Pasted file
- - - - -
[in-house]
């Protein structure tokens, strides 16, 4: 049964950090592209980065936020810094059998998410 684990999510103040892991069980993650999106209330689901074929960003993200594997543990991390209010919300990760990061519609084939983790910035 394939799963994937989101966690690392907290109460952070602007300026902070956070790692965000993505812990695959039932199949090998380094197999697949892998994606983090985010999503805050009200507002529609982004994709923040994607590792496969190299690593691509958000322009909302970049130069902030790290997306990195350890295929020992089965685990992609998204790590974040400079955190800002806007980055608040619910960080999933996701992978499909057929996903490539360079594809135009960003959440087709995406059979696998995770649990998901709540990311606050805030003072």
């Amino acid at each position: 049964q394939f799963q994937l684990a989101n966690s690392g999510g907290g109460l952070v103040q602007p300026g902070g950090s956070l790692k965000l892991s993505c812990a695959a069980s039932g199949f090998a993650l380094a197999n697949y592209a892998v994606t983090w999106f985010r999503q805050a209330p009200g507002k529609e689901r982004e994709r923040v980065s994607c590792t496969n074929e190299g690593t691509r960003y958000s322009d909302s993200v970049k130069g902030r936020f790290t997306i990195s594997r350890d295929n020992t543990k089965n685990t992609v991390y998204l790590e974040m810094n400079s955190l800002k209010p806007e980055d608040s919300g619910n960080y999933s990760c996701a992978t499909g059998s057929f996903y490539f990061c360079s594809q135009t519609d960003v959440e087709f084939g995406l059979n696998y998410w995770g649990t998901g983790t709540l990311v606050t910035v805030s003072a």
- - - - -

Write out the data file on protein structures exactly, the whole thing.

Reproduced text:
[in-house]
């Protein structure tokens, strides 16, 4: 049964950090592209980065936020810094059998998410 684990999510103040892991069980993650999106209330689901074929960003993200594997543990991390209010919300990760990061519609084939983790910035 394939799963994937989101966690690392907290109460952070602007300026902070956070790692965000993505812990695959039932199949090998380094197999697949892998994606983090985010999503805050009200507002529609982004994709923040994607590792496969190299690593691509958000322009909302970049130069902030790290997306990195350890295929020992089965685990992609998204790590974040400079955190800002806007980055608040619910960080999933996701992978499909057929996903490539360079594809135009960003959440087709995406059979696998995770649990998901709540990311606050805030003072």
């Amino acid at each position: 049964q394939f799963q994937l684990a989101n966690s690392g999510g907290g109460l952070v103040q602007p300026g902070g950090s956070l790692k965000l892991s993505c812990a695959a069980s039932g199949f090998a993650l380094a197999n697949y592209a892998v994606t983090w999106f985010r999503q805050a209330p009200g507002k529609e689901r982004e994709r923040v980065s994607c590792t496969n074929e190299g690593t691509r960003y958000s322009d909302s993200v970049k130069g902030r936020f790290t997306i990195s594997r350890d295929n020992t543990k089965n685990t992609v991390y998204l790590e974040m810094n400079s955190l800002k209010p806007e980055d608040s919300g619910n960080y999933s990760c996701a992978t499909g059998s057929f996903y490539f990061c360079s594809q135009t519609d960003v959440e087709f084939g995406l059979n696998y998410w995770g649990t998901g983790t709540l990311v606050t910035v805030s003072a």